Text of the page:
Teams in Korea and China are conducting preclinical research on low-intensity focused ultrasound’s ability to help regenerate cartilage and relieve pain from soft tissue injuries.
A Combinational Therapy of Articular Cartilage Defects: Rapid and Effective Regeneration by Using Low-Intensity Focused Ultrasound After Adipose Tissue-Derived Stem Cell Transplantation
Researchers in Korea sought to determine whether a combination therapy of focused ultrasound plus local adipose tissue-derived stem cells would create an efficient healing environment for cartilage regeneration. The group applied low-intensity focused ultrasound in the range of 100 to 600 mV to rats with defective cartilage for 20 minutes a day over two weeks and compared the results to a control group. Histology, gross appearance, and Mankin scoring showed impressive results. Could this regime be helpful for osteoarthritis? See Tissue Engineering and Regenerative Medicine >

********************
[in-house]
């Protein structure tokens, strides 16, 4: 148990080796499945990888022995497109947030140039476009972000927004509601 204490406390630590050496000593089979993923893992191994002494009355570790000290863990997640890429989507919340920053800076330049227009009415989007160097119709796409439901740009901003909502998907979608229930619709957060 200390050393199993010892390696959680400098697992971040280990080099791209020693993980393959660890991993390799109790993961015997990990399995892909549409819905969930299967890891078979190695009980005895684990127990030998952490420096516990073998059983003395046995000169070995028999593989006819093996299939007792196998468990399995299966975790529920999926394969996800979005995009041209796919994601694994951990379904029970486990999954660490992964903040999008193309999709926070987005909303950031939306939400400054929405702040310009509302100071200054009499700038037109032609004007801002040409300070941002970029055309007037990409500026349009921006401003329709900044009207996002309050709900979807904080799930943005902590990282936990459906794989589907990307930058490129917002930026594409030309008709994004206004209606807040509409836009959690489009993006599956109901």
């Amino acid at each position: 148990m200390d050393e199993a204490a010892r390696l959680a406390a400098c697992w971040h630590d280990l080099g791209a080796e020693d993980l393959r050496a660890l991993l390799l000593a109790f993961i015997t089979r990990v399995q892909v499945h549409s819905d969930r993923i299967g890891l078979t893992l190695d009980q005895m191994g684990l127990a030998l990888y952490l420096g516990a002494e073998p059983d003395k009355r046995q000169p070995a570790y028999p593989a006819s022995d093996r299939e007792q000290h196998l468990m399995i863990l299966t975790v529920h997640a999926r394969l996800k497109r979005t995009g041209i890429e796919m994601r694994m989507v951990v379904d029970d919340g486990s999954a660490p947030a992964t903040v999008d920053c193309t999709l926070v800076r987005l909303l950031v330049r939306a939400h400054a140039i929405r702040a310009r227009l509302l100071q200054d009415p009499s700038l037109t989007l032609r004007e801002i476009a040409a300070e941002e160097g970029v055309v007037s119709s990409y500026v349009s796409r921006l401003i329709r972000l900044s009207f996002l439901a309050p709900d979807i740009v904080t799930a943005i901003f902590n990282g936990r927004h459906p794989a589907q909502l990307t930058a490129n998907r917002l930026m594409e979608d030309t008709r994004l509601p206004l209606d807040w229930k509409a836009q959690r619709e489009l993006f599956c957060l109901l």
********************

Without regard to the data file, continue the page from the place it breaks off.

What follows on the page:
Alleviation Effects and Mechanisms of Low‐intensity Focused Ultrasound on Pain Triggered by Soft Tissue Injury
Because soft tissue injuries often cause intractable pain, a group of biomedical engineers at Chongqing Medical University in China assessed the efficacy and mechanisms of using low‐intensity focused ultrasound for soft tissue injury healing in rabbits. A 20-second fixed treatment was followed by a 60-second mobile treatment daily for 10 consecutive days using a power output of 5 to 6 Watts at a frequency of 0.8 MHz. Were pain biomarkers lower after the treatment? See the Journal of Ultrasound in Medicine >